We’ve collected a pretty good stack of Christmas movie DVD’s over the years but most are one-time-watch forgettable. Yet no Christmas celebration is complete without sitting down to “It’s A Wonderful Life” (1946) and “Miracle on 34th Street” (1947’s original). Add in a televised version of “A Christmas Carol” (hopefully 1938’s original) and you’d swear all of the best Christmas movies were made before 1950. Of course, the Hallmark Channel would respectfully disagree. Love ’em or hate ’em, Hallmark’s been baking their cookie-cut Christmas movies for over twenty years.
Unlike most companies, even a global pandemic doesn’t slow down Hallmark. I just checked my Hallmark app (yes, they have an app) and another forty Christmas originals are coming out of Hallmark’s holiday oven this year. The first of these (“Jingle Bell Bride”) premiered on October 24th, so if you didn’t find the Christmas spirit before Halloween you’re already way behind. Drop everything and grab the TV remote – you’ve got movies to watch! Fresh cookies await: twelve of Hallmark’s 2020 offerings haven’t made their debut yet.
In life before electronic media Hallmark was the, well… hallmark of the greeting-card industry. You bought a Hallmark card “when you cared enough to send the very best”. You went to their “Gold Crown” stores to purchase wrapping paper, stationery, Christmas ornaments, and picture frames. In brick-and-mortar days Hallmark seemed like anything but a media empire. So they kind of snuck up on us with their bonanza of Christmas movies, didn’t they?
We should’ve seen this coming. Hallmark quietly sponsored a couple of radio-based storytelling programs in the 1940’s. Then they jumped into in-house productions with their “Hallmark Hall of Fame” (HHF) series. You never knew when an HHF movie would pop up on TV but it must’ve been fairly often. HHF is considered the longest-running prime-time series in the history of television. For the record HHF movies were better than Hallmark Christmas movies. Way better. Maybe that’s because Hallmark Christmas movies run a budget of about a million dollars. That’s not very much, even for a made-for-TV movie.
Admit it, you’ve watched a Hallmark Christmas movie. You might’ve even enjoyed it. But once you stood back and gained perspective you realized Hallmark Christmas movies are really bad. They’re the very definition of schmaltz. The acting is God-awful. The outfits are dusted off from last year’s Hallmark movies. The piled-up snow looks a little too perfectly placed around porches and lampposts. The sets are nameless little towns in western Canada with same-looking Main Streets.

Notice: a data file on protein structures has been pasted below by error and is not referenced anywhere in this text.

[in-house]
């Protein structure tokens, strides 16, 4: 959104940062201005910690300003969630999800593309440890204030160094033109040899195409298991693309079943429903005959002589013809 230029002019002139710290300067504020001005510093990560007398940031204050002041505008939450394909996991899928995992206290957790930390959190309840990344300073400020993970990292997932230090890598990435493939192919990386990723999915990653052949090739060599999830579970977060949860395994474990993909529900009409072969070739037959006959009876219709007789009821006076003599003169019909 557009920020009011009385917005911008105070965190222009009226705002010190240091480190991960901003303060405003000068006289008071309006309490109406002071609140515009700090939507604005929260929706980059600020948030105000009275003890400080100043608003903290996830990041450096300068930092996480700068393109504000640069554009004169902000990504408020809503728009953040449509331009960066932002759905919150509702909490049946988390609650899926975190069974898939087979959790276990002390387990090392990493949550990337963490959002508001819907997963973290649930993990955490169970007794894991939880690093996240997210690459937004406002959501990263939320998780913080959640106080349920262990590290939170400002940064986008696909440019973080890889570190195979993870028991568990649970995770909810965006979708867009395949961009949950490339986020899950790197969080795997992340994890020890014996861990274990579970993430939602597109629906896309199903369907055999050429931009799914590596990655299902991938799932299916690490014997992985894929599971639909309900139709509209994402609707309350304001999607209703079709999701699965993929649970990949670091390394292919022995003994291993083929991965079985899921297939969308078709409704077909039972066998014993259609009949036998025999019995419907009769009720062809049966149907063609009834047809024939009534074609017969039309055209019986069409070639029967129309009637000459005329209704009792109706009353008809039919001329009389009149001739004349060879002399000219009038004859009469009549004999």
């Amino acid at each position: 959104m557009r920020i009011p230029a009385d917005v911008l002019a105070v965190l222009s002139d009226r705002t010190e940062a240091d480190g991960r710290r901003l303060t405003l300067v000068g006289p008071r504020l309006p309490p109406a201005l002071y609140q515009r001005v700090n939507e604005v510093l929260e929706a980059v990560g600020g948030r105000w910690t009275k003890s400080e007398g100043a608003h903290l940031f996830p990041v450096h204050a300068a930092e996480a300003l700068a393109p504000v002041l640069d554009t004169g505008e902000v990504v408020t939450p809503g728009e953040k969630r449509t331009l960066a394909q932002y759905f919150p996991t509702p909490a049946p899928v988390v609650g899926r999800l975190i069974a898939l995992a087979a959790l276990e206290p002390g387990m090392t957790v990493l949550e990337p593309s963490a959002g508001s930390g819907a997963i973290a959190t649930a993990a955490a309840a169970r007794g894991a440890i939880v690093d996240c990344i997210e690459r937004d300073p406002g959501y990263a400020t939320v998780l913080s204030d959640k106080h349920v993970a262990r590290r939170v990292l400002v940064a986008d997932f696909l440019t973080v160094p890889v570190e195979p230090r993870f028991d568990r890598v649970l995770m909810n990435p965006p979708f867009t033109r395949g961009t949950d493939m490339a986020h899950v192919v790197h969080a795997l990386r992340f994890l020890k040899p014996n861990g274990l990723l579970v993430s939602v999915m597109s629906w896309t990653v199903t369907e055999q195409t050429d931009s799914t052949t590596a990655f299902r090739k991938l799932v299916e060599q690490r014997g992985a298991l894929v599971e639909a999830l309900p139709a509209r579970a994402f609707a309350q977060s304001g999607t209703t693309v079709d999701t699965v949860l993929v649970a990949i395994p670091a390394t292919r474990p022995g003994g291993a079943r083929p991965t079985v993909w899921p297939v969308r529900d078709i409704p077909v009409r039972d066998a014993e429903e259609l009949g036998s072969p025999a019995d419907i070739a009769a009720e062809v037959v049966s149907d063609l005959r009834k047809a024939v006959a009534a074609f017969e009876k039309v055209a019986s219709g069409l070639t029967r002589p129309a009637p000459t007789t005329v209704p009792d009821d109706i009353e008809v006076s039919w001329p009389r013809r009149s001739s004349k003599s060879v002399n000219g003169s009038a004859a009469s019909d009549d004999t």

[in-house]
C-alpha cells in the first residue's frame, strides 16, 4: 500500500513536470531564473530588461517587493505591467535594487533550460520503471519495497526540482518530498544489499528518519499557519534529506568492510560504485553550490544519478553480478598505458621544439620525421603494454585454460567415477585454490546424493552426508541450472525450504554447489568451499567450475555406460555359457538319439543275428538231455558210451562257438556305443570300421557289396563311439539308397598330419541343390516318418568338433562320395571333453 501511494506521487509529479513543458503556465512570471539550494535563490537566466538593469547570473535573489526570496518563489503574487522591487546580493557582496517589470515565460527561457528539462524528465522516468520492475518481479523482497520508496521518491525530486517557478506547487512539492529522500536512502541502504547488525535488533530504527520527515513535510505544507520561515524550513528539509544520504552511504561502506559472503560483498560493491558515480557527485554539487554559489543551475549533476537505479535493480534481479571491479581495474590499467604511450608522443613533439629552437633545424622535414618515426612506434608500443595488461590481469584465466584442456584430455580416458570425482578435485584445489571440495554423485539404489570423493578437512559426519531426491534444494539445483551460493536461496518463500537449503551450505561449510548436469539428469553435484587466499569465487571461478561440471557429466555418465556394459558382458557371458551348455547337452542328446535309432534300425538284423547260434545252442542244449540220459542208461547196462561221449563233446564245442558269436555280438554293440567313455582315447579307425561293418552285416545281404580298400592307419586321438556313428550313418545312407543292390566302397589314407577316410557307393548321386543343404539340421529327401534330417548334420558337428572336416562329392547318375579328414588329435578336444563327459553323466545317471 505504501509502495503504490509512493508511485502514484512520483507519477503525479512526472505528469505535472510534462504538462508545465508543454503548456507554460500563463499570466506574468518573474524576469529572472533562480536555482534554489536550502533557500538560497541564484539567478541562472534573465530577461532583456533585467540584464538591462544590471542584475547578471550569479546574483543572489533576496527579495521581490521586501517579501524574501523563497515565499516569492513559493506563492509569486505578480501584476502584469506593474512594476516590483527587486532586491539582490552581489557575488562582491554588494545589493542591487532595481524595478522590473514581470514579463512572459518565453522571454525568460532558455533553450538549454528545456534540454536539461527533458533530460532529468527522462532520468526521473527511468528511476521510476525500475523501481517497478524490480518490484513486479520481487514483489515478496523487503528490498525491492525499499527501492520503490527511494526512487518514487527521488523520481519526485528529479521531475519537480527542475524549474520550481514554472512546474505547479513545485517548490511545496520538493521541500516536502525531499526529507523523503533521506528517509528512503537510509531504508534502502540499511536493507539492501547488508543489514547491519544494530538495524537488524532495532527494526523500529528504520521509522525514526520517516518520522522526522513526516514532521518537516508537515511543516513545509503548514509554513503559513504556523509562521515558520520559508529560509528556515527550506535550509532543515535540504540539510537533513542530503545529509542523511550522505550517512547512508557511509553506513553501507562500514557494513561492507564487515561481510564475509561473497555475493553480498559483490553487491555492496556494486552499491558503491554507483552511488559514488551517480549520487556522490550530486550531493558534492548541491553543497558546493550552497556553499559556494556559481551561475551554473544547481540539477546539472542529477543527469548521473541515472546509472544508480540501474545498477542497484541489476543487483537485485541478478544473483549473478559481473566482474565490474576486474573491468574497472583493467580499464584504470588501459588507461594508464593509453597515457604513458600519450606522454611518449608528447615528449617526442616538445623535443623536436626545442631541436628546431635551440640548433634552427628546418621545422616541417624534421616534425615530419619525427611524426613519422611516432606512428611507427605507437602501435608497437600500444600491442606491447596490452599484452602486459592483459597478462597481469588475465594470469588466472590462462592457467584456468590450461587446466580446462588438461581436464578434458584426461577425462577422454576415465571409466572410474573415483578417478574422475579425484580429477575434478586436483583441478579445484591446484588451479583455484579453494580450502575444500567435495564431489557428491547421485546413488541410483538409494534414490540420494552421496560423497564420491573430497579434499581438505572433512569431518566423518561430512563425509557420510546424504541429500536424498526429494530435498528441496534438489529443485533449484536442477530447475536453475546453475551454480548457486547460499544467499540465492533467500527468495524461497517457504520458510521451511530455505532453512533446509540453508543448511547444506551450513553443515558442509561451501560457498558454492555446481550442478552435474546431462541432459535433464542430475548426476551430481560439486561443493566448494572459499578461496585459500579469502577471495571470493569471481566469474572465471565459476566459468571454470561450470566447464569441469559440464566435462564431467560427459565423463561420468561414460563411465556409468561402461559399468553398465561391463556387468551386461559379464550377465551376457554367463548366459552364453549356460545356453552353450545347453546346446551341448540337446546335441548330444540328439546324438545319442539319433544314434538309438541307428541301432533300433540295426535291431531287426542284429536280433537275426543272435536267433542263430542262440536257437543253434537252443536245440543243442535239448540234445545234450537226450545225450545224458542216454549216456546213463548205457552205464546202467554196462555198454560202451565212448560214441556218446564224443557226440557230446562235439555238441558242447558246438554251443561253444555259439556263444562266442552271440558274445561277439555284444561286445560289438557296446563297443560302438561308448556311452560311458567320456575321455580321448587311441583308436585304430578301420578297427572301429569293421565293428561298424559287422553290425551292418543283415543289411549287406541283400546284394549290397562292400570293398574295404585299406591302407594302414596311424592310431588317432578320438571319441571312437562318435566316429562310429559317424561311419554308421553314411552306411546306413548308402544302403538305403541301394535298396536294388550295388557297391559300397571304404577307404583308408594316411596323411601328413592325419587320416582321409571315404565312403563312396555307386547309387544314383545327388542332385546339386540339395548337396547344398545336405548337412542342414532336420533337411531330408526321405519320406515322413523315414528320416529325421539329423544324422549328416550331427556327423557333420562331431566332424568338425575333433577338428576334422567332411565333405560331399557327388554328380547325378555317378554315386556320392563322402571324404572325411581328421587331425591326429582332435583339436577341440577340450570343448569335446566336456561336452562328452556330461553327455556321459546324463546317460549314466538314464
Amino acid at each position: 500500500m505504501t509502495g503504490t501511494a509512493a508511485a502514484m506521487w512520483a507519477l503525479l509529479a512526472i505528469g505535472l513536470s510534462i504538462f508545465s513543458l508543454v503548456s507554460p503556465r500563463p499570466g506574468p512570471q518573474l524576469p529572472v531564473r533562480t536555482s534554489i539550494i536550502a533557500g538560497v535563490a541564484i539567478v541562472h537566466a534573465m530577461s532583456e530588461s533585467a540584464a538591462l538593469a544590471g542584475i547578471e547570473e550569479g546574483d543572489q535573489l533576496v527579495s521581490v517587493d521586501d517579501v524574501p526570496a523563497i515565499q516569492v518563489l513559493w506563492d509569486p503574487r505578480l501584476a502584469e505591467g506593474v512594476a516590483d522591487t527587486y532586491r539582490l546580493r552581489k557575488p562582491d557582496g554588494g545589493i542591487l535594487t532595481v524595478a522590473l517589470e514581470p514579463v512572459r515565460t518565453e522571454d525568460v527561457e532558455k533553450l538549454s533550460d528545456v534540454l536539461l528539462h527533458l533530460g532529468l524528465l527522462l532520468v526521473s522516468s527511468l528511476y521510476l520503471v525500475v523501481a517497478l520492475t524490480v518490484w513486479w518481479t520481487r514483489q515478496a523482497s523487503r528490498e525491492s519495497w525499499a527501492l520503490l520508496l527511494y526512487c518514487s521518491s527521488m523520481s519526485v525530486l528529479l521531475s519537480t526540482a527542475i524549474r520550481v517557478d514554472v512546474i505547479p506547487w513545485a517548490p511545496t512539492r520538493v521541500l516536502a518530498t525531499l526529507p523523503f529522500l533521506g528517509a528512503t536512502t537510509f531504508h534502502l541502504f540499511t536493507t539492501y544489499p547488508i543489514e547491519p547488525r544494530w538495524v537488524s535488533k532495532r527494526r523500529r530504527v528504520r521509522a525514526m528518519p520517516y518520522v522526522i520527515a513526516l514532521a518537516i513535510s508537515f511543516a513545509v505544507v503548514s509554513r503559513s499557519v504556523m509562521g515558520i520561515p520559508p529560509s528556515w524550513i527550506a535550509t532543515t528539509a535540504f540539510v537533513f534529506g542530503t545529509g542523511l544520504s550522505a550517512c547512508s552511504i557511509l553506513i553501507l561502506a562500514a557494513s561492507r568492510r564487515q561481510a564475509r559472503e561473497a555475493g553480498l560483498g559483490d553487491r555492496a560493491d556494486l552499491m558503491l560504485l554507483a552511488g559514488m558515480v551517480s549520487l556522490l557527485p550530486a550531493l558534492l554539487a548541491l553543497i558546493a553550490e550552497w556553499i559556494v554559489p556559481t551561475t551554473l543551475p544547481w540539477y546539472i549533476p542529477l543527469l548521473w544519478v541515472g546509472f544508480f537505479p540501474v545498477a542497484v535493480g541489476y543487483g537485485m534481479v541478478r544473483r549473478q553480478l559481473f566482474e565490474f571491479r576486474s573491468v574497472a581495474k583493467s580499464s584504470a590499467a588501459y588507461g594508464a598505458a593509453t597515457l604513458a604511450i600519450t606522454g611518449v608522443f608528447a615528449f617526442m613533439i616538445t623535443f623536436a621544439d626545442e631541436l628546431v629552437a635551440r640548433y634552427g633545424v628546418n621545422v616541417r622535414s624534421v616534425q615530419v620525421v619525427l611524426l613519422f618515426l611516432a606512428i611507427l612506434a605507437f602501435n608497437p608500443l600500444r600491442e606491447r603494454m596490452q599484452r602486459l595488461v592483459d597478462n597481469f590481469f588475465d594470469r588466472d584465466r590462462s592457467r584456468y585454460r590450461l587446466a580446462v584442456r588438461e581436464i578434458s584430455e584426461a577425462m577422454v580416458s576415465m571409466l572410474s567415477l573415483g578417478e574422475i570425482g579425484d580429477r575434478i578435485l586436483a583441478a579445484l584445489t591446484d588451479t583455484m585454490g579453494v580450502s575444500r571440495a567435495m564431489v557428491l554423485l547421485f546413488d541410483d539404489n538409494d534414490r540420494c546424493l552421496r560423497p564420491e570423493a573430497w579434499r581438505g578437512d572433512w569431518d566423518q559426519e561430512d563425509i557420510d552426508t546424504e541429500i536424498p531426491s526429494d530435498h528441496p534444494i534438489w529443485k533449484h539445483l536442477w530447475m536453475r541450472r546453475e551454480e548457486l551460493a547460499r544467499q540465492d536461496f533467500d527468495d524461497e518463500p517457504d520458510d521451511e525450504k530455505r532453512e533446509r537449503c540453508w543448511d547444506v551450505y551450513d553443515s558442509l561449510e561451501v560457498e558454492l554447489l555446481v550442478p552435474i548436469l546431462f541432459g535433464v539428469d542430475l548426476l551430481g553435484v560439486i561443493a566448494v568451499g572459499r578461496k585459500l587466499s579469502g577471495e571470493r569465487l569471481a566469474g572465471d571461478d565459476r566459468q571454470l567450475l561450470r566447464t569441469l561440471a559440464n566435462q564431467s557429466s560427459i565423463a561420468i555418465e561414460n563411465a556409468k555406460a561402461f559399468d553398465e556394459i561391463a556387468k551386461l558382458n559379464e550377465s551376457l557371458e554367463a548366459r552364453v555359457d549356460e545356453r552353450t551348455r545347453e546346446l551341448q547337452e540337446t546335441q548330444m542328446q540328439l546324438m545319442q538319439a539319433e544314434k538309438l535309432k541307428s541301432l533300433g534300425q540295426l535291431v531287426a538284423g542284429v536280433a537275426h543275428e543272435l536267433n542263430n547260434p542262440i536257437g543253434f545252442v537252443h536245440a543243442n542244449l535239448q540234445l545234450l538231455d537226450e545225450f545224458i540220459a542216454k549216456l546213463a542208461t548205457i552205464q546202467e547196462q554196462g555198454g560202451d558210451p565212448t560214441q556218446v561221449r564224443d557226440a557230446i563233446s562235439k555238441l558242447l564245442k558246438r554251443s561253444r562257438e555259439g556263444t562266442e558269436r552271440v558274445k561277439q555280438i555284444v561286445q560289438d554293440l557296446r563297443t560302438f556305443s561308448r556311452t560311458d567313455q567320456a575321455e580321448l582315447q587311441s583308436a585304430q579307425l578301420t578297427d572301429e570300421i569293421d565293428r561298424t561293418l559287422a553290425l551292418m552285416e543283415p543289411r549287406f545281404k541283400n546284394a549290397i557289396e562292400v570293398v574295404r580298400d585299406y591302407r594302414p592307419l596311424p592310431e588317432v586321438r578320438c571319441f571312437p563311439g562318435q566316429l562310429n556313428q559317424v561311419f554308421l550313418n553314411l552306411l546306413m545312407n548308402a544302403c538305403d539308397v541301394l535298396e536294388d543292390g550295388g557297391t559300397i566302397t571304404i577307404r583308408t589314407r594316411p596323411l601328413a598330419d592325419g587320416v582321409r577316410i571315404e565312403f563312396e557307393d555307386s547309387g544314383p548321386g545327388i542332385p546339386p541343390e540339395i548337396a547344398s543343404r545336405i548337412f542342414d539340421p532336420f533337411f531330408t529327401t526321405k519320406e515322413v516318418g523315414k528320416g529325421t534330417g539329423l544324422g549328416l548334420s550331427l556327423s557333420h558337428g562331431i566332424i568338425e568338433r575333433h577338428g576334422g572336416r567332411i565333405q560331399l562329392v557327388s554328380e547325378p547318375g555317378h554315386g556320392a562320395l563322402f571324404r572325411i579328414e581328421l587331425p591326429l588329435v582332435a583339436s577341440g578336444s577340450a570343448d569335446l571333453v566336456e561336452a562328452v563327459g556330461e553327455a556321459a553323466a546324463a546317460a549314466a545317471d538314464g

Then there’s the storylines. Dear Lord. Every Hallmark Christmas movie is the same sugary-sweet cutout cookie baked at 350 degrees for 10-12 minutes. The lead finds herself in a Christmas-related predicament. She conveniently crosses paths with “him”. He unwittingly steps in to help with her predicament. They find themselves on screen together the rest of the movie (read: flirt). Then – but not until the last two minutes of the movie – they figure out they’ve fallen in love. Quick kiss. Holiday smiles. Roll credits.
Even the actresses look alike. That’s because they’re all the same actress. Well, almost. A dozen women grace Hallmark’s pantheon of “Queens of Christmas”. If you recognize Rachel Boston, Candace Cameron Bure, Lacey Chabert, Danica McKellar, Alicia Witt, or a few others, you know the Queens. Perhaps you’ve seen them on Hallmark’s “Countdown to Christmas” (an hour of Christmas
commercials movie previews). Perhaps you’ve heard them pushing their movies on Sirius XM’s “Hallmark Channel Radio”.
Why stop at Christmas? Hallmark Channels want to be considered your “year-round destination for celebrations”. Accordingly you’ll also find their themed movies around Valentine’s Day, Mother’s Day, New Year’s Day, and – lest they feel like left-out seasons – the beginning of spring, summer, and fall. You can even bask in “Christmas in July” if you missed some of the previous year’s premieres (but why would you?)
Hallmark is a much brighter bulb than any of the actors you see here. There must be a ton of profit in schmaltz; otherwise why would Lifetime, Netflix, Disney, and Apple also jump into Christmas movies? Gonna be hard to catch Hallmark: their productions can be found on four television channels, three apps, and that Sirius XM radio station.
Counting 2020, Hallmark has produced and aired over 250 Christmas movies. Talk about a marathon: it would take you twenty days to watch them all (after which you’d be surgically removed from your couch). Not me. I’ll stick with George Bailey in Bedford Falls, Kris Kringle at Macy’s, and Ebenezer Scrooge and his ghosts. Real actors, real stories, and genuine Christmas spirit. No cookie cutters.
Some content sourced from the 11/17/2019 Wall Street Journal article, “The Most Wonderful Time of the Year: Netflix and Disney Battle Hallmark for Christmas Viewers”, and Wikipedia, “the free encyclopedia”.